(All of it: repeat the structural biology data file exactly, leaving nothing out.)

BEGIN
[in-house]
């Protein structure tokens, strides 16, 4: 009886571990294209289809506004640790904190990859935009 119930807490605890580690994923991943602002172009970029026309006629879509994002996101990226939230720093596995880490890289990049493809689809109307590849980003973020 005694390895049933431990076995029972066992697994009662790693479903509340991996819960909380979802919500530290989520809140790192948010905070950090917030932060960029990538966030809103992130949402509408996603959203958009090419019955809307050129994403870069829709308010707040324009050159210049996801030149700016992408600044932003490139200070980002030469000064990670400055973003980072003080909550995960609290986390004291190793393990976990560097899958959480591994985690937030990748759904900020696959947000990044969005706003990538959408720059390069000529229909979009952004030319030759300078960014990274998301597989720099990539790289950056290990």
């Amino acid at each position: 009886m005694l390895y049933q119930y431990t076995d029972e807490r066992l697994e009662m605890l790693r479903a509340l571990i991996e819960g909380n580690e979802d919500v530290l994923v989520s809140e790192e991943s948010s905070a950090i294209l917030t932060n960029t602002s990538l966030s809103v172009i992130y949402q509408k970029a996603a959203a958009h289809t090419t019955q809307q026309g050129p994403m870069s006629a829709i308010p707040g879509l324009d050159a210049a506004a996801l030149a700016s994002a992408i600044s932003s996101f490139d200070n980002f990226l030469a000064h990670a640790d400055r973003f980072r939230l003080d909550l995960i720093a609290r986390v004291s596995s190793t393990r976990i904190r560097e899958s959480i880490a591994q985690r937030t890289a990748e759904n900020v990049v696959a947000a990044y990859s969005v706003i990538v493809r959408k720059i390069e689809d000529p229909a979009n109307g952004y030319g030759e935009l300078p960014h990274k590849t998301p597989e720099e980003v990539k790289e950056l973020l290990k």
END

[in-house]
């Protein structure tokens, strides 16, 4: 009886571990294209289809506004640790904190990859935009 119930807490605890580690994923991943602002172009970029026309006629879509994002996101990226939230720093596995880490890289990049493809689809109307590849980003973020 005694390895049933431990076995029972066992697994009662790693479903509340991996819960909380979802919500530290989520809140790192948010905070950090917030932060960029990538966030809103992130949402509408996603959203958009090419019955809307050129994403870069829709308010707040324009050159210049996801030149700016992408600044932003490139200070980002030469000064990670400055973003980072003080909550995960609290986390004291190793393990976990560097899958959480591994985690937030990748759904900020696959947000990044969005706003990538959408720059390069000529229909979009952004030319030759300078960014990274998301597989720099990539790289950056290990």
């Amino acid at each position: 009886m005694l390895y049933q119930y431990t076995d029972e807490r066992l697994e009662m605890l790693r479903a509340l571990i991996e819960g909380n580690e979802d919500v530290l994923v989520s809140e790192e991943s948010s905070a950090i294209l917030t932060n960029t602002s990538l966030s809103v172009i992130y949402q509408k970029a996603a959203a958009h289809t090419t019955q809307q026309g050129p994403m870069s006629a829709i308010p707040g879509l324009d050159a210049a506004a996801l030149a700016s994002a992408i600044s932003s996101f490139d200070n980002f990226l030469a000064h990670a640790d400055r973003f980072r939230l003080d909550l995960i720093a609290r986390v004291s596995s190793t393990r976990i904190r560097e899958s959480i880490a591994q985690r937030t890289a990748e759904n900020v990049v696959a947000a990044y990859s969005v706003i990538v493809r959408k720059i390069e689809d000529p229909a979009n109307g952004y030319g030759e935009l300078p960014h990274k590849t998301p597989e720099e980003v990539k790289e950056l973020l290990k």